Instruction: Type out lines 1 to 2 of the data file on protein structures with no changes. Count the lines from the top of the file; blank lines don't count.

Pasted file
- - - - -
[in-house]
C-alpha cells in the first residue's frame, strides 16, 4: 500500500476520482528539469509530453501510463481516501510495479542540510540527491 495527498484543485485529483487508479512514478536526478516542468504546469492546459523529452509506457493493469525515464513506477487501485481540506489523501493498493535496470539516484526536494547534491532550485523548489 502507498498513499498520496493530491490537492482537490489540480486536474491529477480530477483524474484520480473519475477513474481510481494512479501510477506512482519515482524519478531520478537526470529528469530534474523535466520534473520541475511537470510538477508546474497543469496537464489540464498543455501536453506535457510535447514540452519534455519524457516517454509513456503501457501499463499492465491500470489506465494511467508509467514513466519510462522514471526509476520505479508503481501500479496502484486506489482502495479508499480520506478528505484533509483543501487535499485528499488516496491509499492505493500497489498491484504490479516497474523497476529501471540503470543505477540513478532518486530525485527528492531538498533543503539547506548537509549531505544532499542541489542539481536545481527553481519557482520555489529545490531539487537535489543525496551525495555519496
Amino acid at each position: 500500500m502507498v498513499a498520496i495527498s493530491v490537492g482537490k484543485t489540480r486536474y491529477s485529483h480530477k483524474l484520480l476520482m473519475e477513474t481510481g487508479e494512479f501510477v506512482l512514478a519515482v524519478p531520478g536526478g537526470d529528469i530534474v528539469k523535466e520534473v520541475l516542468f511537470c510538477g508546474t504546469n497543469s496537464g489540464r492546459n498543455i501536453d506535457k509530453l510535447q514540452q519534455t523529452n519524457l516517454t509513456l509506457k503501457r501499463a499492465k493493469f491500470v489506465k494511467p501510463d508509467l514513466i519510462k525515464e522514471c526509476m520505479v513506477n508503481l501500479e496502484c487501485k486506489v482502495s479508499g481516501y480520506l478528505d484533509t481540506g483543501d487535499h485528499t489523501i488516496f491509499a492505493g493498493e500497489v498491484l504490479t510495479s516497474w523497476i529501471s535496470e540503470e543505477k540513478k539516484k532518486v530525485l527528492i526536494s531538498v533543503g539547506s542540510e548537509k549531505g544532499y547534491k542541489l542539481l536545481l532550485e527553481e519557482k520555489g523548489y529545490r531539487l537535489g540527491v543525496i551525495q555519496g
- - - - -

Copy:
[in-house]
C-alpha cells in the first residue's frame, strides 16, 4: 500500500476520482528539469509530453501510463481516501510495479542540510540527491 495527498484543485485529483487508479512514478536526478516542468504546469492546459523529452509506457493493469525515464513506477487501485481540506489523501493498493535496470539516484526536494547534491532550485523548489 502507498498513499498520496493530491490537492482537490489540480486536474491529477480530477483524474484520480473519475477513474481510481494512479501510477506512482519515482524519478531520478537526470529528469530534474523535466520534473520541475511537470510538477508546474497543469496537464489540464498543455501536453506535457510535447514540452519534455519524457516517454509513456503501457501499463499492465491500470489506465494511467508509467514513466519510462522514471526509476520505479508503481501500479496502484486506489482502495479508499480520506478528505484533509483543501487535499485528499488516496491509499492505493500497489498491484504490479516497474523497476529501471540503470543505477540513478532518486530525485527528492531538498533543503539547506548537509549531505544532499542541489542539481536545481527553481519557482520555489529545490531539487537535489543525496551525495555519496